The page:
Lucasfilm doesn’t normally seem like the kind of company to screw up the production of a movie all that badly.
Well, at least not in recent years. And hey, even The Phantom Menace had a relatively smooth descent into madness.
So for Kathleen Kennedy to straight up fire a pair of directors off a movie while they’re part way through making it? That’s a big step, and one which suggests that something was going majorly wrong with the Han Solo film that couldn’t possibly be fixed in the edit.
What was this big, horrifying schism that led to the implosion of one of Disney’s most important 2018 moves?
According to a new report from Entertainment Weekly, sources close to the movie have said that the feud between Kennedy and the now ex-directors of Han Solo, Phil Lord and Chris Miller, stemmed from a fundamental misunderstanding of what the movie should be.
Apparently, Miller and Lord were hired to direct the movie in order to bring some light moments of comedy to the film that Lucasfilm had already established the groundwork for. The script had been written, production was gearing up, and the pair behind 21 Jump Street and The Lego Movie were brought in to film everything, so that while doing so, they could sprinkle some of their trademark humor into the project.
It seems, though, that Lord and Miller misunderstood what Lucasfilm wanted them to do with the project. Instead of thinking that they were there just to tick some humor boxes on a checklist, the pair thought that they were, y’know, actually being allowed to make a movie with their own artistic vision.
Naturally, Miller and Lord, surrounded by some absolutely incredible comedians like Phoebe Waller-Bridge and Donald Glover, began letting the movie slide literally off-script as they allowed their actors to play around with ideas, improvise dialogue and add jokes into the movie so much that the whole thing was turning into a comedy.
Lucasfilm, it’s claimed, came down hard. Dailies were showing a direction that the studio wasn’t happy with, as the movie veered too far from the cookie cutter mold that had been established. Phil Lord and Chris Miller were making something unique, original, and risky – that had to stop immediately.
This sucks. It’s an understandable attitude from Disney’s executives from a financial perspective, but that doesn’t make it any easier to deal with.
Lucasfilm has proven that the studio has a working formula with movies like The Force Awakens and Rogue One, which involves telling stories that are as aesthetically similar to the original trilogy of Star Wars movies as possible. These films take very few risks, and when an occasional new idea is introduced (such as “hey, what if everybody gets blown up?”), critics and fans laud the movie for its originality despite it being a literal copy of every other popular Star Wars movie.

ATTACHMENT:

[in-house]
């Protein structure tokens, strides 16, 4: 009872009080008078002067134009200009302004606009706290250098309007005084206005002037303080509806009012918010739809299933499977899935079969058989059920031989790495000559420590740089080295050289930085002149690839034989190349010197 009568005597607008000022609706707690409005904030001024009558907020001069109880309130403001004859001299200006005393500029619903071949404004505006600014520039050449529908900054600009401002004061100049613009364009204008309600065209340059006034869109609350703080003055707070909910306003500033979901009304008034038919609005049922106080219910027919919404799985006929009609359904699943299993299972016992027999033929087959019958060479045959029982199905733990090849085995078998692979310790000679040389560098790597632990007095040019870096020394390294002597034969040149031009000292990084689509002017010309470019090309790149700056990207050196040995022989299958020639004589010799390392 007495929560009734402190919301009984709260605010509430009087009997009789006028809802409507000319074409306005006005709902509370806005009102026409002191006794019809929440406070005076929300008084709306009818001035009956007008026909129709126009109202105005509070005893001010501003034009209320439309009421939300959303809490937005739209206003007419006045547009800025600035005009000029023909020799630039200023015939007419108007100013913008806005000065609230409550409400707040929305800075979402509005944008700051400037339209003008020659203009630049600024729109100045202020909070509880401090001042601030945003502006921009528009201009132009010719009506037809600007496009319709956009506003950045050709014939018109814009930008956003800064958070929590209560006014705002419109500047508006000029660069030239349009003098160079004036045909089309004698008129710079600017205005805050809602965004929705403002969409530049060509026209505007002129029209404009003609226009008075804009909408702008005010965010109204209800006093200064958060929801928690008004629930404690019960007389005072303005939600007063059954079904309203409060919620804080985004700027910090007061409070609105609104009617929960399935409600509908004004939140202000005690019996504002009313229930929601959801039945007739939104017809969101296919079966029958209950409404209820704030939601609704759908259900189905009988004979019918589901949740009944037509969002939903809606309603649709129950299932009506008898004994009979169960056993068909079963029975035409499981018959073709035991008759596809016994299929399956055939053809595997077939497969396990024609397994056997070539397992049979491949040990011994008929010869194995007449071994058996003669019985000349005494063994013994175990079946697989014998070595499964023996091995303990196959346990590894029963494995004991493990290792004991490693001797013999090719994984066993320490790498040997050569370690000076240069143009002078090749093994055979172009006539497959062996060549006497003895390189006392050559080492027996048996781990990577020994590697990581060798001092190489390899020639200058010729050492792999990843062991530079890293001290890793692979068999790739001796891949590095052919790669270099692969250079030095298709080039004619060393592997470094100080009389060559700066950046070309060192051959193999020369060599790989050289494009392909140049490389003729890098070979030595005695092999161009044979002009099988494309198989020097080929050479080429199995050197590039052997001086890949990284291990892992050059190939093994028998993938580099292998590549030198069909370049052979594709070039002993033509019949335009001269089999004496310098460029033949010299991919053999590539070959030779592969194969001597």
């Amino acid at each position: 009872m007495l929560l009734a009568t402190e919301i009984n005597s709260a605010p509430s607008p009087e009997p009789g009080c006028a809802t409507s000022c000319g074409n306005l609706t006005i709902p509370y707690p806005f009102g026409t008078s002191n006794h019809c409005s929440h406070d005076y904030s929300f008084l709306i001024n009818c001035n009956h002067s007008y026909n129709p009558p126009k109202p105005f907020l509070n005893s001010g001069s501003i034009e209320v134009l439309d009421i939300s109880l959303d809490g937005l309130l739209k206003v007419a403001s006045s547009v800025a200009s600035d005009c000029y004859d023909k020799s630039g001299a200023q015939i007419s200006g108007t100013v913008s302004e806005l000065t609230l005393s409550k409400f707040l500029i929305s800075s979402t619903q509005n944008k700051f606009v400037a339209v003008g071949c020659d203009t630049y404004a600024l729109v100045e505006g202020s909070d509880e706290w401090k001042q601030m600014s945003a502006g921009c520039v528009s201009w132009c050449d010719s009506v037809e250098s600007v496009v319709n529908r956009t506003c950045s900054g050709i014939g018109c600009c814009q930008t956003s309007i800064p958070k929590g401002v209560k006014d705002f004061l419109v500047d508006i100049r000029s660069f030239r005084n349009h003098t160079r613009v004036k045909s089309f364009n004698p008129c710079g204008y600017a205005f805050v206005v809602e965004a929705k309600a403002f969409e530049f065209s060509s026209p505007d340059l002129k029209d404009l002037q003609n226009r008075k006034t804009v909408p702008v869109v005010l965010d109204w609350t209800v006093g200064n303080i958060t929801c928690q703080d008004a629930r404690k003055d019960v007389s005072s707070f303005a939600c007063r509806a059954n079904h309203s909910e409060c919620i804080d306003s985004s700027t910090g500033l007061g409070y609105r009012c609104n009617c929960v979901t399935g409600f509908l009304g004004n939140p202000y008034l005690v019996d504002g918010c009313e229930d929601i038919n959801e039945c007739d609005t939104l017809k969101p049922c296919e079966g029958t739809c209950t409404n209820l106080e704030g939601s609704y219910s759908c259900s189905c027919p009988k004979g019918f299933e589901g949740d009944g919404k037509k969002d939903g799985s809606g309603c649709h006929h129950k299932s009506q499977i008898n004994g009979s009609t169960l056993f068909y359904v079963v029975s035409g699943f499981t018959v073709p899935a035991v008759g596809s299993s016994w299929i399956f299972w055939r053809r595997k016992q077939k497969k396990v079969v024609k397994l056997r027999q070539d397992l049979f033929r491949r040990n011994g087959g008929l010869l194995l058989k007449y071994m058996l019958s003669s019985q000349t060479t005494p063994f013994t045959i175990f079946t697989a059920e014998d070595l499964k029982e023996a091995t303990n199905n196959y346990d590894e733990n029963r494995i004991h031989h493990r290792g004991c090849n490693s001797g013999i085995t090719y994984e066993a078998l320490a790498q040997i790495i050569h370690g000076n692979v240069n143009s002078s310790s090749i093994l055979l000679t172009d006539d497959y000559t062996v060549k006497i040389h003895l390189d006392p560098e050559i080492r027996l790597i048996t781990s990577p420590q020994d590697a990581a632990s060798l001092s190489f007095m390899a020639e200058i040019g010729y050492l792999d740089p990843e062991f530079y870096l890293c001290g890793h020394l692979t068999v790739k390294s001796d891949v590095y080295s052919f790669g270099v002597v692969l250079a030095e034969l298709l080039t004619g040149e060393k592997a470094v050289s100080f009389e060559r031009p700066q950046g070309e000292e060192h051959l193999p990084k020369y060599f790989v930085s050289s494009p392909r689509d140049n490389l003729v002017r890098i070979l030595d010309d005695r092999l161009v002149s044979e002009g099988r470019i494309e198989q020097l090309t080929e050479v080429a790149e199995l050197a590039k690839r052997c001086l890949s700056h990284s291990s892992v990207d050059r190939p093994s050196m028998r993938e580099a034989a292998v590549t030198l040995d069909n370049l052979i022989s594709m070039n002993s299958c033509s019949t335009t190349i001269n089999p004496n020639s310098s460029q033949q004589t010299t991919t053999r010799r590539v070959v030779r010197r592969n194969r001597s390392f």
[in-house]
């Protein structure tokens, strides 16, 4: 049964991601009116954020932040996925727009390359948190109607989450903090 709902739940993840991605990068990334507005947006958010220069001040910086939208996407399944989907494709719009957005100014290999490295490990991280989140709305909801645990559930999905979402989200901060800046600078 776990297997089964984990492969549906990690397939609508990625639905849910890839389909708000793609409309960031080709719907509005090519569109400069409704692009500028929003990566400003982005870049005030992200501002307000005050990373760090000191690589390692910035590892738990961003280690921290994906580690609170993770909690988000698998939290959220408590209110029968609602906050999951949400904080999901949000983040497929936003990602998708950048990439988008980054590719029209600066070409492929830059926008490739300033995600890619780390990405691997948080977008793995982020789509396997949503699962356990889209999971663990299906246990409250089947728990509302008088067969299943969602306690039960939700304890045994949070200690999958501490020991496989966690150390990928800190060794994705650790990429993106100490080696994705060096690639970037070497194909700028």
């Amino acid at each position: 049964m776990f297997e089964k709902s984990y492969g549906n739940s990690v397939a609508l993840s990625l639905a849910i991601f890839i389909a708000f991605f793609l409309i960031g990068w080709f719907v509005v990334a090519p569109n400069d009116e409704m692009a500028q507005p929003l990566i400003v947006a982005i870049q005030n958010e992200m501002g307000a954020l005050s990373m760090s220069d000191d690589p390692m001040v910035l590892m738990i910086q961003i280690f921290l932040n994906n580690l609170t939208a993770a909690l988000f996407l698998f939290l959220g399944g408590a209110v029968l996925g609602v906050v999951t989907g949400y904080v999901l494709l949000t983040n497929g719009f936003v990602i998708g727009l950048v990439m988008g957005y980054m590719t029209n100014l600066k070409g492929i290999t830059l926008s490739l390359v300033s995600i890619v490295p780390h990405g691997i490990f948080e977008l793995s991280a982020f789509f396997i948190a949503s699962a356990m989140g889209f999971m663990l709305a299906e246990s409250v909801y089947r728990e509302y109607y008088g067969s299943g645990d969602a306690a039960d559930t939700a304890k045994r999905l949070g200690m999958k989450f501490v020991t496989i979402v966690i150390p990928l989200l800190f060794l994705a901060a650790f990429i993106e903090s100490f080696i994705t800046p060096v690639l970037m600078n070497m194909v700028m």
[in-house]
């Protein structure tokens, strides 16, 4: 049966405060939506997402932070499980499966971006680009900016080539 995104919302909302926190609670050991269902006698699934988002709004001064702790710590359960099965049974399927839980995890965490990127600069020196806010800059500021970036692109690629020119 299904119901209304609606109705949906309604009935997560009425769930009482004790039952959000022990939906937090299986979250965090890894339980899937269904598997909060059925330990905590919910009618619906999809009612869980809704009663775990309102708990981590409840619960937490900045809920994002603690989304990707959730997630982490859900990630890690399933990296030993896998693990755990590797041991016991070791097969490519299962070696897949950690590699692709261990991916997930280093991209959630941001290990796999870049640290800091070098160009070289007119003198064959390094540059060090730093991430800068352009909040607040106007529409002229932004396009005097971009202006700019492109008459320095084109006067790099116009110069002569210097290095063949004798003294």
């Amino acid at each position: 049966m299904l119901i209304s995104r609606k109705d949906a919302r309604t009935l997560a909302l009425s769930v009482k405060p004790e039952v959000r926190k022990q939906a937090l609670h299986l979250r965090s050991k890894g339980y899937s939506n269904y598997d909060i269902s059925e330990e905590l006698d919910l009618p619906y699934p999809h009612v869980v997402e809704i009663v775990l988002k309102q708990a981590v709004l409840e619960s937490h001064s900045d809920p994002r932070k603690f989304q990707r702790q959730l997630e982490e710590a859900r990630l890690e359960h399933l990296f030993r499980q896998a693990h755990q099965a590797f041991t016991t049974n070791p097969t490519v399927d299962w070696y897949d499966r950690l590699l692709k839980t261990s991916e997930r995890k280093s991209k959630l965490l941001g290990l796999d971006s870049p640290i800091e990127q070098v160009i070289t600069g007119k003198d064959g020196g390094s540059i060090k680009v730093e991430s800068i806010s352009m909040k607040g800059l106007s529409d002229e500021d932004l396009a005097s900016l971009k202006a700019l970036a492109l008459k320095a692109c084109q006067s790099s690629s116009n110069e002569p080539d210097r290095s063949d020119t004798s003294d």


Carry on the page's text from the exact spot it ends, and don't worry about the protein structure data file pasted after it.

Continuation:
This isn’t just a problem that Lucasfilm suffers from – every major movie studio similarly errs on the side of unoriginality when it comes to making movies because it’s financially safe, if somewhat culturally stale. This is a particularly big issue with Disney, though, as most Marvel movies fit the same formula and even often have the same story beats, which on the animation side of things, the princess tropes are so ingrained at this point that the company couldn’t break away from them if it tried.
The two Disney Star Wars movies that we’ve had thus far have been commercial and critical success, but it’s hard to say whether this is because they’re good, solid stories, or whether it’s a certain amount of nostalgia talking. After all, the prequels also made enormous amounts of money, so it’s safe to say that we can’t trust Star Wars fans to be objective.
Chris Miller and Phil Lord represented something that we haven’t seen yet from Disney’s time with the Star Wars brand. The pair were looking to make an original, iconic movie that sparkled with their own personality and wit. Their vision for the Han Solo movie would have been rooted in their own sensitives as directors.
This is not what Lucasfilm wants. A strong directorial vision has not always served Star Wars well – again, all roads lead back to the prequels when we explore the studio’s failures. George Lucas had a strong vision for Star Wars, and people hated it, so it’s no wonder Disney now wants Lucasfilm to stick with what works without deviating from that pattern.
What Star Wars needs, though, is fresh ideas. There’s only so long that audiences will be excited by this brand if it doesn’t innovate – especially considering how rich, fresh, and limitless the setting is.
A pure comedy would be a great new idea for Star Wars, as would, say, a romance movie in this setting, or a crime drama, or a political thriller.
Okay, maybe not a politics movie, but there are different directions to go in. Making the same movie over and over is pointless, and Lucasfilm have really lost out on an opportunity by not letting Phil Lord and Chris Miller make the funny, silly, colorful Han Solo movie that they wanted to direct.